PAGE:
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Volvo XC70 D5 AWD SE Lux Geartronic

Click to view picture gallery“In Japan, serious car collectors
  keep their cars in their living rooms.
  During a week spent with Volvo
  XC70, I was tempted to do the
  same — just to sit comfortably while
  watching a Blu-ray...”

FOR AS LONG AS I'VE BEEN TESTING CARS (some thirty years now) Volvos have always had brilliant chairs. Great seats not only make every trip a pleasure, whether it's to your local Tesco Express or hundreds of family holiday miles, they also ensure that driving off-road doesn't leave you black and blue.

And as Volvo's all-wheel drive XC70 model is designed to take the off-road rough with the smooth, that's good news indeed.

Dual-usage is a tricky mission statement to fulfil but the XC70 manages it neatly. It looks the part for both on and off-road driving. On the one hand its long, streamlined five-door estate-style body is smart enough to hold its head high at rest in the best car parks, while on the other its high-riding ground clearance — 210mm — and tough body protection shows it's able to tackle forest trails and worse.

“While the old saw
about there being no
substitute for cubic
inches still holds true
on-road, off-road
there’s no substitute for
tons of torque.
And the best engine to
satisfy both these
demands is Volvo’s
five-cylinder turbodiesel,
the D5
While the old saw about there being no substitute for cubic inches still holds true on-road, off-road there's no substitute for tons of torque. The best engine to satisfy both these demands is the five-cylinder turbodiesel D5, as tested here.

The more powerful of the two diesel units available for the XC70, the five-cylinder inline 2.4-litre D5 pumps out 212bhp and 324lb ft between 1,500 and 3,000rpm. From inside the cabin you can't tell it's an oil-burner; you're only really aware of it under hard acceleration, when it lets out a pleasing growl.

On the road, the twin-turbocharged D5's 212bhp takes the Geartronic (automatic) version to a top speed of 127mph with the benchmark 0-60mph seen off in a brisk 7.8 seconds; off-road there's a consistent supply of low-down grunt for controlled manoeuvrability. The 20-valve turbodiesel is happy to rev and serves up its power willingly — you won't want for acceleration, and it always feels like there's some more in reserve.

With a large strong body (1,860kg kerb weight), all-wheel drive and automatic transmission, you might expect to pay dearly at the pumps. Officially, this XC70 does 41.5mpg in the combined cycle (urban 32.5; extra-urban 49.6mpg). A week's hard use in our hands over a mixed bag of roads saw a real-life average of 36.9mpg — pretty good and not that far off the official figure which, as we all know, very few cars ever match. Even so, that will get you in the region of 550 miles; and if you're travelling on motorways, you could stretch that to 700.

Volvo's six-speed Geartronic auto 'box is a smooth operator — quick to respond to your right foot as well as to manual demands via the selector lever in manual mode, and ensures stress-free driving whether you're mixing it with rush-hour commuter traffic or sailing smoothly down the motorway with the family troop.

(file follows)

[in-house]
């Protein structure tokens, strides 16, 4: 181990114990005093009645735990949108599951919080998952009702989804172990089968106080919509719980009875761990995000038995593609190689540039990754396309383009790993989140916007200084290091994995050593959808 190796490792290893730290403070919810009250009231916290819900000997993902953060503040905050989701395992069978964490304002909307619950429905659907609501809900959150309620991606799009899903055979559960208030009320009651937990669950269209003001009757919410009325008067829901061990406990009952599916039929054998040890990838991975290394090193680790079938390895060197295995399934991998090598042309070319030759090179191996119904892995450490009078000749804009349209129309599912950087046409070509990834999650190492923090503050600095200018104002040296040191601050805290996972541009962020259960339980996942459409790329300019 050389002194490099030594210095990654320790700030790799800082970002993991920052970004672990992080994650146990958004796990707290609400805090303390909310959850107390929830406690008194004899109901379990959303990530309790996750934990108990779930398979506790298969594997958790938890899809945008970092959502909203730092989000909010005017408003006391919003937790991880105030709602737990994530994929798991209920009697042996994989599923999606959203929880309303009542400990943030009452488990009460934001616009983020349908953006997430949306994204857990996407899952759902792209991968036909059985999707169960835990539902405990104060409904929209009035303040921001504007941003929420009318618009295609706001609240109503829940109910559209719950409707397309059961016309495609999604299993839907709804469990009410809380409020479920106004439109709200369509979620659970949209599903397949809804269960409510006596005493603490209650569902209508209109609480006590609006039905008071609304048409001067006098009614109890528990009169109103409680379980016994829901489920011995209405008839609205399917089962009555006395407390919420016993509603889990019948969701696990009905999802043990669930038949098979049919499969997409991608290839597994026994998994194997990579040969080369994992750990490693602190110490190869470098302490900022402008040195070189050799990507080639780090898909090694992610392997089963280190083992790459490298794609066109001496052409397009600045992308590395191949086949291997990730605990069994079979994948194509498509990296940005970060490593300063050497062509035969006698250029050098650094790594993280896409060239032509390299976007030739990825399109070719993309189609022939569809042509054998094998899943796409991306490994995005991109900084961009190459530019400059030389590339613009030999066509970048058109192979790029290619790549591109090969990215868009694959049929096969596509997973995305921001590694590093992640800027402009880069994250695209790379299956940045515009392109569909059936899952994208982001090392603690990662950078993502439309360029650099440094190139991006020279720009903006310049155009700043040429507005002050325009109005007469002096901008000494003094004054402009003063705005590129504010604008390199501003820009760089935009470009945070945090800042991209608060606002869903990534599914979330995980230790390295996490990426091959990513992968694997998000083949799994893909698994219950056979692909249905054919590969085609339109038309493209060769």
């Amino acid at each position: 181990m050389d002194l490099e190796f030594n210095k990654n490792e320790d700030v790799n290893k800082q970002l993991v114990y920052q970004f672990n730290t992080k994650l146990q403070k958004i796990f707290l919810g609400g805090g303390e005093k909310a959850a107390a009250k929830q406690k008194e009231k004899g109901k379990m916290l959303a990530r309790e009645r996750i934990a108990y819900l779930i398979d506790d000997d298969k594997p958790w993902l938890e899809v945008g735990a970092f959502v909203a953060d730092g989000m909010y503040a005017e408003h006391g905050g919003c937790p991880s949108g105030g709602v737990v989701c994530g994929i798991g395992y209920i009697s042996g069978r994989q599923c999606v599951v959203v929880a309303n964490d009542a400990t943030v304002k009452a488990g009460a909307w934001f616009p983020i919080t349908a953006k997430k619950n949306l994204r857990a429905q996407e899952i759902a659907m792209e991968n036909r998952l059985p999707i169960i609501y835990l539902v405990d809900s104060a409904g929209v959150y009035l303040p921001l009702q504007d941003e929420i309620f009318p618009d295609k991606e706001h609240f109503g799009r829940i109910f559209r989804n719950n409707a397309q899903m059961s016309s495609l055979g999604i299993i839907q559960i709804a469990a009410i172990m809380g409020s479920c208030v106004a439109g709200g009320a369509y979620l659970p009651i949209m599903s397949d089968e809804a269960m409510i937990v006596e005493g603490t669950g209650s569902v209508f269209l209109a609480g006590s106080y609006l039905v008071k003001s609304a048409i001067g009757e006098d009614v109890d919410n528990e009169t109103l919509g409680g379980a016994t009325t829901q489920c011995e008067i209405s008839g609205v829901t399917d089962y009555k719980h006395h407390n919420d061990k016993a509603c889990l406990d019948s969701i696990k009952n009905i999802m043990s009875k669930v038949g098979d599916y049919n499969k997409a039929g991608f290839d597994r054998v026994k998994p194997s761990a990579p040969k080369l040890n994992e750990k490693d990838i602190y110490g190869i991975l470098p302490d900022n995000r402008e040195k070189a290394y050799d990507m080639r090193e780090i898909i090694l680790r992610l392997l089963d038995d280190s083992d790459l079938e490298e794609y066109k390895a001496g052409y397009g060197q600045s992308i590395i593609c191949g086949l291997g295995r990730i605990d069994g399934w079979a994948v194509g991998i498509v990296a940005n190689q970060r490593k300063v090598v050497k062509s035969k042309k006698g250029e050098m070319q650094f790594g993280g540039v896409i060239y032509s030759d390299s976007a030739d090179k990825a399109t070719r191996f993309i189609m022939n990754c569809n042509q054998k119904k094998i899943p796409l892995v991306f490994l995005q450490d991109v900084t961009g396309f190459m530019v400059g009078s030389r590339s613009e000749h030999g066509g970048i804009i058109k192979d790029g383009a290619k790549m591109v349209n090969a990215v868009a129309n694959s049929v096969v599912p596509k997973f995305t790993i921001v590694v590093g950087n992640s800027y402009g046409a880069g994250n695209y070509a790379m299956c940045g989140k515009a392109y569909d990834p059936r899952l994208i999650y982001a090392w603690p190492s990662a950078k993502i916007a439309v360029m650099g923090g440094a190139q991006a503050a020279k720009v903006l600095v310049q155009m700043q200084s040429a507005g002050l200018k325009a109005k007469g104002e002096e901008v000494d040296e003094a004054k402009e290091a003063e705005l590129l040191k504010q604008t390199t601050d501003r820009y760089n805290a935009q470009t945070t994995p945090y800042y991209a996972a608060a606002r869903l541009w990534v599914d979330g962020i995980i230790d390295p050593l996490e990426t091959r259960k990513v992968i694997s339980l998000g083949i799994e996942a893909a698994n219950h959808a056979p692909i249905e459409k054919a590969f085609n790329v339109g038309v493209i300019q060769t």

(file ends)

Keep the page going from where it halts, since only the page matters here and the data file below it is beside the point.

And wherever you find yourself, you can bank on one thing above all else — you'll be supremely comfortable. The recently improved front seats really are of the just-leave-me-in-the-car variety and those on our test car were both heated and cooled. Materials are top-drawer — our test SE Lux model was upholstered in soft leather that was an appropriate match to the 39,400 price tag.

The interior is attractively and sensibly laid out with Volvo's by now ubiquitous 'floating' centre stack. Fit and finish is also first rate with plenty of attention to detail (such as the filleting to the audio and climate control knobs) and the cabin majors on quality. And it's not just roomy in all directions in the front — there's room for the whole family to travel first class.

“Wherever you find
yourself, you can bank
on one thing above
all else — you’ll be
supremely comfortable.
The recently improved
front seats
really are of the
variety and those on
our test car were both
heated and cooled
and upholstered in soft
cream leather
It's easy to set an ideal driving position from behind the smart, thick-leather-rimmed multifunction steering wheel — the driver's seat is 8-way power-operated with three memory settings, there's generous height and reach adjustment of the wheel, a height adjustable seatbelt plus a 3-stage heated and cooled front seat together make it all tickety-boo.

Just as satisfying, everything from the SatNav to the climate control to the one- shot windows works efficiently. The attractive Chronograph-style dials are crystal clear, the digital bar graph for fuel is easy to read quickly, and visibility out is fine.

The well-sited seven-inch screen displays information and images from the navigation system, phone, reversing camera, DVD player and digital TV, while the Bluetooth manages both hands-free phone conversations as well as music streaming from a Bluetooth-enabled portable music player. And a mobile app keeps you in touch with your parked XC70 via an iPhone or Android smart phone.